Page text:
Boasting one of the most gung-ho financial marketplaces, the world of cryptocurrency trading is rife with all manner of scams with unwitting investors already having lost billions of dollars. While most investors think about hacking schemes, now they’ll be thinking about exit scams—and what happens when the owner of an exchange just disappears, or dies, and takes its clients’ money with them to the grave.
Thousands of Canadian investors have just had a rude awakening to this side of the crypto arena. In a rather bizarre incident, an estimated 90,000+ investors in Canada’s largest cryptocurrency exchange, QuadrigaCX, have been left without recourse after the CEO and owner, Gerald Cotten, passed away and took his passwords with him. Related: U.S. Stocks See Strongest January In Decades
That much came to light on January 31 after the deceased’s widow, Jennifer Robertson, filed for creditor protection from the Supreme Court of Nova Scotia. Robertson testified that most of the company’s funds, estimated at $250M CAD (about USD $190M) in fiat and digital tokens, were locked away in an online blackhole after her husband secured the funds in an encrypted cold wallet than only he knew how to access. Cotten allegedly succumbed to Crohn’s disease and passed away last December while on a humanitarian mission in India.
While nobody has yet come out and openly declared this latest incident as another exit scam, it still leaves quite a lot to be desired. First off, it casts a dark cloud over a huge exchange given that Cotten apparently had no insurance cover for client funds despite the fact that some prominent companies now provide cover for digital assets.
But more importantly, how such a large operation became a one-man show is difficult to fathom.
According to Robertson’s affidavit, Cotten “took sole responsibility” for managing the exchange despite a group of directors having played an oversight role. Crypto funds are usually managed using private keys, meaning that funds can be lost if the owner disappears without divulging the details to another party. According to the affidavit, Cotten kept his passwords in an encrypted laptop and an encrypted USB drive, neither of which can currently be accessed.
Another disturbing revelation was that Cotten signed his will on Nov. 27 just days before his demise on Dec. 9, leaving several provisions such as $100,000 for the care of his pet chihuahuas, yet no instructions for retrieving customer funds in the event of his death.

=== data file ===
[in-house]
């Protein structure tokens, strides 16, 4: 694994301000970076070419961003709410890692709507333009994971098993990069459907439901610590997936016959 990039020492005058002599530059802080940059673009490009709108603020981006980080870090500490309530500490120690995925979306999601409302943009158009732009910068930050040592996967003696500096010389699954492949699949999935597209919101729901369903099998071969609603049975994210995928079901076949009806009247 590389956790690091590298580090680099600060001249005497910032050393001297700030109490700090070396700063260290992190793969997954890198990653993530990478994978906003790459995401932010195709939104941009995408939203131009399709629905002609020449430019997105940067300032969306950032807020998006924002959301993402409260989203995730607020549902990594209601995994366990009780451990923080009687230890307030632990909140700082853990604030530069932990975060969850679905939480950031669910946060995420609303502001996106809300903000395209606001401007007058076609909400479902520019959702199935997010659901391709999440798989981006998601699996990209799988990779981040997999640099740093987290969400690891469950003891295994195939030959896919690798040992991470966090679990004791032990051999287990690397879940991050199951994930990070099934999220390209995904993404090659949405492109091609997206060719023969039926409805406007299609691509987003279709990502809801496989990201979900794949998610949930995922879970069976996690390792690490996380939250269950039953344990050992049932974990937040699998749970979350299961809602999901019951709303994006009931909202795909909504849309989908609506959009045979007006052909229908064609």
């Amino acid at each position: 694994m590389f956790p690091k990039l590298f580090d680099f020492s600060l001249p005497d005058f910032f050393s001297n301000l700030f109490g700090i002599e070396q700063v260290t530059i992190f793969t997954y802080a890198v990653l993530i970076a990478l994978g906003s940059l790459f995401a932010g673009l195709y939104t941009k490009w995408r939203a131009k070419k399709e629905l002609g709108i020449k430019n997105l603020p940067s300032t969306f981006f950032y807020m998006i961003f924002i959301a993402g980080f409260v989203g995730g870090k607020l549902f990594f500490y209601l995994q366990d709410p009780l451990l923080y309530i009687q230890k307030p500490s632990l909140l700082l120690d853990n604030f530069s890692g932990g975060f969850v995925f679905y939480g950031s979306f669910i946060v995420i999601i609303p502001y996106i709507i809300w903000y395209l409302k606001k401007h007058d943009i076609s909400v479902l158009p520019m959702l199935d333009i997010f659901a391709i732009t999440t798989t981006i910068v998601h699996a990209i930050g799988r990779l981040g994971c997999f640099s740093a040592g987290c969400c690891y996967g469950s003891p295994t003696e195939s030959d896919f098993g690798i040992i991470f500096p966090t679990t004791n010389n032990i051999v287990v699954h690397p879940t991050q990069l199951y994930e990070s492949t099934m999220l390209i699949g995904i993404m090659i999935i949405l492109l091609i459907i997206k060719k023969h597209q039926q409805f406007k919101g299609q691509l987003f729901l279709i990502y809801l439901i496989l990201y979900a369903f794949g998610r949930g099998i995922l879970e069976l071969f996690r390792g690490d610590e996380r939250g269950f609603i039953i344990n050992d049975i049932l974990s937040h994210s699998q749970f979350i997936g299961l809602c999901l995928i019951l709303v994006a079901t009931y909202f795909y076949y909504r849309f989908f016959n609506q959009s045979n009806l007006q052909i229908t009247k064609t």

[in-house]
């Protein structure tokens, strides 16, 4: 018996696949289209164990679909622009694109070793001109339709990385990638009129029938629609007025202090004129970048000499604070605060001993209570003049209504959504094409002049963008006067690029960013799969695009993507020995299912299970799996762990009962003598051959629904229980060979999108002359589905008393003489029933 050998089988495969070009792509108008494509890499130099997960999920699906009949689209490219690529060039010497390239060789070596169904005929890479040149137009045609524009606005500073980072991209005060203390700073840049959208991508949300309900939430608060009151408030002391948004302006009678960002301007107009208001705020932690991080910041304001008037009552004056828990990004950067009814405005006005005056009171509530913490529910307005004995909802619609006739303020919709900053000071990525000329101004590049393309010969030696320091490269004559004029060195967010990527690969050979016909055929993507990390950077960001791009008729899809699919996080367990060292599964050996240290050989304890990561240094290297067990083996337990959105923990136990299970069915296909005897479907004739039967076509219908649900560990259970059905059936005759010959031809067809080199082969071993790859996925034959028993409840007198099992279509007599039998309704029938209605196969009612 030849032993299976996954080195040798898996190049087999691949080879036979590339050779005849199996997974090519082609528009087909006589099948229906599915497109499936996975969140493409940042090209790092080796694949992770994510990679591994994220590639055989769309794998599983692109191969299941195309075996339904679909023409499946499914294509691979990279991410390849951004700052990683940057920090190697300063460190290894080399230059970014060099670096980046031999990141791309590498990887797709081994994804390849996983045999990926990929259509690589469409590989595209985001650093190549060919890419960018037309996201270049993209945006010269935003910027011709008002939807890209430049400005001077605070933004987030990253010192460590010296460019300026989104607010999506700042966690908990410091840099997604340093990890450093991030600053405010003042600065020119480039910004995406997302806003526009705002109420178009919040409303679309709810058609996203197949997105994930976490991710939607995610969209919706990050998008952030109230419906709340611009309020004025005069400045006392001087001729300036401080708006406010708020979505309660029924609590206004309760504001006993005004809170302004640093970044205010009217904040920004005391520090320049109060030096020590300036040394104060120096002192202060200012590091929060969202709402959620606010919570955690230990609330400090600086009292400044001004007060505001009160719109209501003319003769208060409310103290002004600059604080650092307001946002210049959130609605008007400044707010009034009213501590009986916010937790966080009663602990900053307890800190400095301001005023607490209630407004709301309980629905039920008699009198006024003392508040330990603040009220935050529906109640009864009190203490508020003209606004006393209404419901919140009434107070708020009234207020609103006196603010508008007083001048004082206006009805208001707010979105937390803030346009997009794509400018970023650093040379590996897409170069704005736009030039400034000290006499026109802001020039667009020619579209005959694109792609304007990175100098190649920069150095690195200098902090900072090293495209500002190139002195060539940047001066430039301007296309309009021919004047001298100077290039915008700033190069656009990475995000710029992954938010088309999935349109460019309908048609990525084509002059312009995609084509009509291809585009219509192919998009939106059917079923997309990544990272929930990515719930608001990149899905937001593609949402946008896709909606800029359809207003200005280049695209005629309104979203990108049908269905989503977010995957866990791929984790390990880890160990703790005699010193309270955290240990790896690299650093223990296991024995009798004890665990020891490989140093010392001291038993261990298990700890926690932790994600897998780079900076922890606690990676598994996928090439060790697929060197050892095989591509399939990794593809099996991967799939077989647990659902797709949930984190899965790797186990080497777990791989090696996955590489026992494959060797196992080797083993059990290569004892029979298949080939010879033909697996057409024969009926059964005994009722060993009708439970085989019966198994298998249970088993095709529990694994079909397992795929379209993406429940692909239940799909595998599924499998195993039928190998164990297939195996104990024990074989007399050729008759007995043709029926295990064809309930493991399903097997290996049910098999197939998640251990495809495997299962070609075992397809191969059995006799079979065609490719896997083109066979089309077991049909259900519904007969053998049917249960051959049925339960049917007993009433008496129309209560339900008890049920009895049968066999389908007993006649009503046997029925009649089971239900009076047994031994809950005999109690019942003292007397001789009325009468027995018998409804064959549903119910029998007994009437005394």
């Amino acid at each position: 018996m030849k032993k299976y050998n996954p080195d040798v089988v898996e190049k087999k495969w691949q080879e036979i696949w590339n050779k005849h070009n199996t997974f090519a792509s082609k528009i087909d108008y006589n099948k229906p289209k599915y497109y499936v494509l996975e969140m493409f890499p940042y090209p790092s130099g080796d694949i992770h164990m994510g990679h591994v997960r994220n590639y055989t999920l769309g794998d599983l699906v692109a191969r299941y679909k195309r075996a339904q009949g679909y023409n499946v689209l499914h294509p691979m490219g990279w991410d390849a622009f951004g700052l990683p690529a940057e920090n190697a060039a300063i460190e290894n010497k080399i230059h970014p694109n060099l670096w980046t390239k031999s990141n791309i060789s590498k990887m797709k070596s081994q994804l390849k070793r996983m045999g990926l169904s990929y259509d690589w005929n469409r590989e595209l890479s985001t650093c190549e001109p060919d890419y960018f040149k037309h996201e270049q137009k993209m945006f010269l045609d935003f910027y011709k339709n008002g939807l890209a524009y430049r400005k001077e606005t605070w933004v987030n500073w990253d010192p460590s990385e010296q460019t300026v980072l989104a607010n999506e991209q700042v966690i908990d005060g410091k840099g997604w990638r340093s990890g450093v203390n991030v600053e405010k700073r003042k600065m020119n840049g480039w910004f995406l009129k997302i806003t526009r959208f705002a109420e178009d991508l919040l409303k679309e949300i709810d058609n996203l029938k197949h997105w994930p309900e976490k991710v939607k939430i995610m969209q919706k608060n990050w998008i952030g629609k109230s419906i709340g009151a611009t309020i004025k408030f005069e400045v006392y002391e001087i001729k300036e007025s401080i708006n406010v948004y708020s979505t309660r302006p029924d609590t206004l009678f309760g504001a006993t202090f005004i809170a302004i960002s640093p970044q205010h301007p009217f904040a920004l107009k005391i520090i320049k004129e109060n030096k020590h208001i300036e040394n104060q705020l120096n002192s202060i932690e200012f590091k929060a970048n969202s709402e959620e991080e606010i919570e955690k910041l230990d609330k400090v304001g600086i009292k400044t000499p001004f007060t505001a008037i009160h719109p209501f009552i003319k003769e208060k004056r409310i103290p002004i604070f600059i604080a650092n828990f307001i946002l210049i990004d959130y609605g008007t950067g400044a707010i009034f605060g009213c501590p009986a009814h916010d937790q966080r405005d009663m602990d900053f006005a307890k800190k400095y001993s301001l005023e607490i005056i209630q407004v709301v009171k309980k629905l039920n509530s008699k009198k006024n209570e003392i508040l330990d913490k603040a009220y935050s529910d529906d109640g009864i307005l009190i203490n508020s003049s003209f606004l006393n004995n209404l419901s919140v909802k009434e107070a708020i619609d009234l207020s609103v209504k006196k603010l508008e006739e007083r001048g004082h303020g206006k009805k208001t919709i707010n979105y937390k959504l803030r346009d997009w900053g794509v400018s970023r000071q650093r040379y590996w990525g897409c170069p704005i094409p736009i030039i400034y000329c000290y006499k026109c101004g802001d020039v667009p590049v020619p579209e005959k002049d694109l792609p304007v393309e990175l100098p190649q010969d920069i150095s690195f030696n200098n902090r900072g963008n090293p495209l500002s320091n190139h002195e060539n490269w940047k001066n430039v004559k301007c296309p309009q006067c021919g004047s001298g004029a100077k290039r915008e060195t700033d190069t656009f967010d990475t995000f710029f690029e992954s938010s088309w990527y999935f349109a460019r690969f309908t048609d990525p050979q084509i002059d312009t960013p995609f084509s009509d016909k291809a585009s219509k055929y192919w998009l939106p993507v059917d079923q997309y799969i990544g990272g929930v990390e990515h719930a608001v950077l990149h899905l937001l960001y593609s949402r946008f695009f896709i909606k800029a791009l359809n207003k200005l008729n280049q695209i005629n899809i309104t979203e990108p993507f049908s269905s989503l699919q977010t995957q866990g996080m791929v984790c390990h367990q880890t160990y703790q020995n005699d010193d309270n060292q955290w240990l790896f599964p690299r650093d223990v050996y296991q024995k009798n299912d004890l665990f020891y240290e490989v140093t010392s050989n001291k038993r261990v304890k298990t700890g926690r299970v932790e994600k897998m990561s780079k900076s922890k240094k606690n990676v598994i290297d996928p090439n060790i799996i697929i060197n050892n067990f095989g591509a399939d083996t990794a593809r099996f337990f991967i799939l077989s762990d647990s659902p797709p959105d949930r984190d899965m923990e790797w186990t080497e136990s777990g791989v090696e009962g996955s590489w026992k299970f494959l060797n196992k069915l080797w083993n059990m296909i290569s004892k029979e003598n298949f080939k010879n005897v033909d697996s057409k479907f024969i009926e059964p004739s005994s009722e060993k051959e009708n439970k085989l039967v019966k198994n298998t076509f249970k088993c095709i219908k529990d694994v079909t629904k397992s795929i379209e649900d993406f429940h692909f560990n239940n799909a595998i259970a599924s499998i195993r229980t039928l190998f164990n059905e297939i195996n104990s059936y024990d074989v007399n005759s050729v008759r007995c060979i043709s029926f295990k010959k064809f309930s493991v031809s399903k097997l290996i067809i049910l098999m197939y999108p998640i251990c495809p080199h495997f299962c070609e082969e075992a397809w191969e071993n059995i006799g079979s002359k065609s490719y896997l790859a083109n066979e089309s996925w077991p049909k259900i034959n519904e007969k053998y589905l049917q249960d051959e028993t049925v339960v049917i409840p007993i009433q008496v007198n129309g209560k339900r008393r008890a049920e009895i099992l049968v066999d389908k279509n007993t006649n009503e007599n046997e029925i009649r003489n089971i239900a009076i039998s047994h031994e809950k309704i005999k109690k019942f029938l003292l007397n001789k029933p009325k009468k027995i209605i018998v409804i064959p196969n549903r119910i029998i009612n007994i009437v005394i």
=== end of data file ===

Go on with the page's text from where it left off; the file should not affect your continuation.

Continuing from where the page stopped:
But perhaps most damning of all is the story doing rounds on social media platforms that Quadriga’s alleged co-founder, Michael Patryn, is in reality a convicted felon whose real name is Omar Dhanani—an individual who allegedly served jail-time for online identity theft.
Is Bakkt the answer?
The grim saga is a clear demonstration of some of the pitfalls of the crypto and blockchain industry. While blockchain technology helps promote accountability and transparency, it also allows entities to operate anonymously with little or no legal oversight.
Maybe wary investors should take a cue from JPMorgan, which recently declared that the only way it would test the crypto market was through the newly-minted institutionally-backed crypto exchange, Bakkt.
"Bakkt is the only place we’d approach Bitcoin and the crypto space. Any and all other ‘set ups’ just don’t rise to the legal standard that is acceptable risk for us. Bakkt is the only place that passes that test. Whether we are there as soon as the door opens, or window shop for a few months, it is the only name we are considering in terms of client funds finding their way into crypto."
Bakkt is an exchange that was created through a partnership by tech and industry giants including Microsoft, Starbucks and Intercontinental Exchange. Bakkt could hit the ground running judging by the amount of institutional enthusiasm and wherewithal behind it.
By Alex Kimani for conil.me